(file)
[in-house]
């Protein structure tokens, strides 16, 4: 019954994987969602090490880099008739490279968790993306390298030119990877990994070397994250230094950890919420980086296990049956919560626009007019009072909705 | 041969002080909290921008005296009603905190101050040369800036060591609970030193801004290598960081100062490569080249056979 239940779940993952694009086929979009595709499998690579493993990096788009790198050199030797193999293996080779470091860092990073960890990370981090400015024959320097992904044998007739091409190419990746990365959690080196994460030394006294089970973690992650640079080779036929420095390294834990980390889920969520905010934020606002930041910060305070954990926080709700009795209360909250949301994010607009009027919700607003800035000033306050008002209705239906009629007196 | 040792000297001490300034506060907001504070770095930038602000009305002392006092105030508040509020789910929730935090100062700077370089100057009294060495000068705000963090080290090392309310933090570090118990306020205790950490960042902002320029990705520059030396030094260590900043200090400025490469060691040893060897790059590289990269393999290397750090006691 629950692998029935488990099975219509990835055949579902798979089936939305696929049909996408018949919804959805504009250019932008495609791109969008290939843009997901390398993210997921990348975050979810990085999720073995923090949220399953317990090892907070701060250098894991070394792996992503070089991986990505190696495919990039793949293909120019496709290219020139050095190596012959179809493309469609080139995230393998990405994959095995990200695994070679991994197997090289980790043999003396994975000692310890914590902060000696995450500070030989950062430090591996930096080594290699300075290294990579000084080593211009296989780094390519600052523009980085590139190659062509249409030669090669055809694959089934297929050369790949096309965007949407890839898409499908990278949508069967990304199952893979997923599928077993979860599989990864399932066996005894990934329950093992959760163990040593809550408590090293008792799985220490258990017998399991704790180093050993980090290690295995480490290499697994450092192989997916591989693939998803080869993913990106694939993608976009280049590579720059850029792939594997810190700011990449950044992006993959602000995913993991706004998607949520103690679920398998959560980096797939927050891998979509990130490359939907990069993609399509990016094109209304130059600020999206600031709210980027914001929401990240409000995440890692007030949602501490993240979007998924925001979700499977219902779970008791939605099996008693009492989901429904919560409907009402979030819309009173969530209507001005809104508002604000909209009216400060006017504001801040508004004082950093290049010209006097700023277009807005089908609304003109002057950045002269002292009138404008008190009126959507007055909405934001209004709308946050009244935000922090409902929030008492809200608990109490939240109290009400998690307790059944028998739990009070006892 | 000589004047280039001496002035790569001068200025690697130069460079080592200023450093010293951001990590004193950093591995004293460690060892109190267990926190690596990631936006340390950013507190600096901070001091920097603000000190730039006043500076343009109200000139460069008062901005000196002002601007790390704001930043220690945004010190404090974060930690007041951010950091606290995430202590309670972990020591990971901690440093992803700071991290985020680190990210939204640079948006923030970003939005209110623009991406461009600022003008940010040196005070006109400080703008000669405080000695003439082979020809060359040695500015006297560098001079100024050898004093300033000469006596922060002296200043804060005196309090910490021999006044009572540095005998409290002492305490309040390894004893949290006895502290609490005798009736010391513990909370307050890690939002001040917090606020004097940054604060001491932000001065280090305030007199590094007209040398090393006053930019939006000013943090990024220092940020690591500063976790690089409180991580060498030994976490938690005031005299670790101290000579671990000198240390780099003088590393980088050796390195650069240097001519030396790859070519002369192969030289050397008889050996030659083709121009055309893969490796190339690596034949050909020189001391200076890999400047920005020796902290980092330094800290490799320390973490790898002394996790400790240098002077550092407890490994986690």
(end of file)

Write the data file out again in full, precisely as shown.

[in-house]
């Protein structure tokens, strides 16, 4: 019954994987969602090490880099008739490279968790993306390298030119990877990994070397994250230094950890919420980086296990049956919560626009007019009072909705 | 041969002080909290921008005296009603905190101050040369800036060591609970030193801004290598960081100062490569080249056979 239940779940993952694009086929979009595709499998690579493993990096788009790198050199030797193999293996080779470091860092990073960890990370981090400015024959320097992904044998007739091409190419990746990365959690080196994460030394006294089970973690992650640079080779036929420095390294834990980390889920969520905010934020606002930041910060305070954990926080709700009795209360909250949301994010607009009027919700607003800035000033306050008002209705239906009629007196 | 040792000297001490300034506060907001504070770095930038602000009305002392006092105030508040509020789910929730935090100062700077370089100057009294060495000068705000963090080290090392309310933090570090118990306020205790950490960042902002320029990705520059030396030094260590900043200090400025490469060691040893060897790059590289990269393999290397750090006691 629950692998029935488990099975219509990835055949579902798979089936939305696929049909996408018949919804959805504009250019932008495609791109969008290939843009997901390398993210997921990348975050979810990085999720073995923090949220399953317990090892907070701060250098894991070394792996992503070089991986990505190696495919990039793949293909120019496709290219020139050095190596012959179809493309469609080139995230393998990405994959095995990200695994070679991994197997090289980790043999003396994975000692310890914590902060000696995450500070030989950062430090591996930096080594290699300075290294990579000084080593211009296989780094390519600052523009980085590139190659062509249409030669090669055809694959089934297929050369790949096309965007949407890839898409499908990278949508069967990304199952893979997923599928077993979860599989990864399932066996005894990934329950093992959760163990040593809550408590090293008792799985220490258990017998399991704790180093050993980090290690295995480490290499697994450092192989997916591989693939998803080869993913990106694939993608976009280049590579720059850029792939594997810190700011990449950044992006993959602000995913993991706004998607949520103690679920398998959560980096797939927050891998979509990130490359939907990069993609399509990016094109209304130059600020999206600031709210980027914001929401990240409000995440890692007030949602501490993240979007998924925001979700499977219902779970008791939605099996008693009492989901429904919560409907009402979030819309009173969530209507001005809104508002604000909209009216400060006017504001801040508004004082950093290049010209006097700023277009807005089908609304003109002057950045002269002292009138404008008190009126959507007055909405934001209004709308946050009244935000922090409902929030008492809200608990109490939240109290009400998690307790059944028998739990009070006892 | 000589004047280039001496002035790569001068200025690697130069460079080592200023450093010293951001990590004193950093591995004293460690060892109190267990926190690596990631936006340390950013507190600096901070001091920097603000000190730039006043500076343009109200000139460069008062901005000196002002601007790390704001930043220690945004010190404090974060930690007041951010950091606290995430202590309670972990020591990971901690440093992803700071991290985020680190990210939204640079948006923030970003939005209110623009991406461009600022003008940010040196005070006109400080703008000669405080000695003439082979020809060359040695500015006297560098001079100024050898004093300033000469006596922060002296200043804060005196309090910490021999006044009572540095005998409290002492305490309040390894004893949290006895502290609490005798009736010391513990909370307050890690939002001040917090606020004097940054604060001491932000001065280090305030007199590094007209040398090393006053930019939006000013943090990024220092940020690591500063976790690089409180991580060498030994976490938690005031005299670790101290000579671990000198240390780099003088590393980088050796390195650069240097001519030396790859070519002369192969030289050397008889050996030659083709121009055309893969490796190339690596034949050909020189001391200076890999400047920005020796902290980092330094800290490799320390973490790898002394996790400790240098002077550092407890490994986690």